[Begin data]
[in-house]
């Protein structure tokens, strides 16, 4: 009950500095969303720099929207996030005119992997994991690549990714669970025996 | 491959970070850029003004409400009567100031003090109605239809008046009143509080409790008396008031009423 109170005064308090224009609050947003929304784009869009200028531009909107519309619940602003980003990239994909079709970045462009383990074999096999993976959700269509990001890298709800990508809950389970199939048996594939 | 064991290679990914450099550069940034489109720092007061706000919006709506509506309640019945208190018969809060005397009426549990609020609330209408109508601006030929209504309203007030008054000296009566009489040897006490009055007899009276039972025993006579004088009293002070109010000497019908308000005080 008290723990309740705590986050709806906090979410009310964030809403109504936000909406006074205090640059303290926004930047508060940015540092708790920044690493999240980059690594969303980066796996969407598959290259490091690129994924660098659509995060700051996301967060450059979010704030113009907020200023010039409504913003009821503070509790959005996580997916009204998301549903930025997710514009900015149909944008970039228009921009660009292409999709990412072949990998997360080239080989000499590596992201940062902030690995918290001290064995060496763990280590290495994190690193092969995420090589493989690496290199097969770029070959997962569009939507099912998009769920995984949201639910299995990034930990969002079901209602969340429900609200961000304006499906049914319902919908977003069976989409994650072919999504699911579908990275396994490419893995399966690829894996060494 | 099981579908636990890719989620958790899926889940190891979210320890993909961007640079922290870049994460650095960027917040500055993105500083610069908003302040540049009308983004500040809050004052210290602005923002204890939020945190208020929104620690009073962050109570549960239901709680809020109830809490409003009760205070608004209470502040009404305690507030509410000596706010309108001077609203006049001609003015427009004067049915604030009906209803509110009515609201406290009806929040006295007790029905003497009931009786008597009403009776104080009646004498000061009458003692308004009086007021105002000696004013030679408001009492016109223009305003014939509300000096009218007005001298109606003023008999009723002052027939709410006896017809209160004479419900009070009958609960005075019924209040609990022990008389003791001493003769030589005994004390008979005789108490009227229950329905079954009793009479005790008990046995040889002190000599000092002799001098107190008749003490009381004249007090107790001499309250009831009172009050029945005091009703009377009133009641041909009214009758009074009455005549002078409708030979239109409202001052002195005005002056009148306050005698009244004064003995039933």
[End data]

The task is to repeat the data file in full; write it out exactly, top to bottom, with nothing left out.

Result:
[in-house]
């Protein structure tokens, strides 16, 4: 009950500095969303720099929207996030005119992997994991690549990714669970025996 | 491959970070850029003004409400009567100031003090109605239809008046009143509080409790008396008031009423 109170005064308090224009609050947003929304784009869009200028531009909107519309619940602003980003990239994909079709970045462009383990074999096999993976959700269509990001890298709800990508809950389970199939048996594939 | 064991290679990914450099550069940034489109720092007061706000919006709506509506309640019945208190018969809060005397009426549990609020609330209408109508601006030929209504309203007030008054000296009566009489040897006490009055007899009276039972025993006579004088009293002070109010000497019908308000005080 008290723990309740705590986050709806906090979410009310964030809403109504936000909406006074205090640059303290926004930047508060940015540092708790920044690493999240980059690594969303980066796996969407598959290259490091690129994924660098659509995060700051996301967060450059979010704030113009907020200023010039409504913003009821503070509790959005996580997916009204998301549903930025997710514009900015149909944008970039228009921009660009292409999709990412072949990998997360080239080989000499590596992201940062902030690995918290001290064995060496763990280590290495994190690193092969995420090589493989690496290199097969770029070959997962569009939507099912998009769920995984949201639910299995990034930990969002079901209602969340429900609200961000304006499906049914319902919908977003069976989409994650072919999504699911579908990275396994490419893995399966690829894996060494 | 099981579908636990890719989620958790899926889940190891979210320890993909961007640079922290870049994460650095960027917040500055993105500083610069908003302040540049009308983004500040809050004052210290602005923002204890939020945190208020929104620690009073962050109570549960239901709680809020109830809490409003009760205070608004209470502040009404305690507030509410000596706010309108001077609203006049001609003015427009004067049915604030009906209803509110009515609201406290009806929040006295007790029905003497009931009786008597009403009776104080009646004498000061009458003692308004009086007021105002000696004013030679408001009492016109223009305003014939509300000096009218007005001298109606003023008999009723002052027939709410006896017809209160004479419900009070009958609960005075019924209040609990022990008389003791001493003769030589005994004390008979005789108490009227229950329905079954009793009479005790008990046995040889002190000599000092002799001098107190008749003490009381004249007090107790001499309250009831009172009050029945005091009703009377009133009641041909009214009758009074009455005549002078409708030979239109409202001052002195005005002056009148306050005698009244004064003995039933």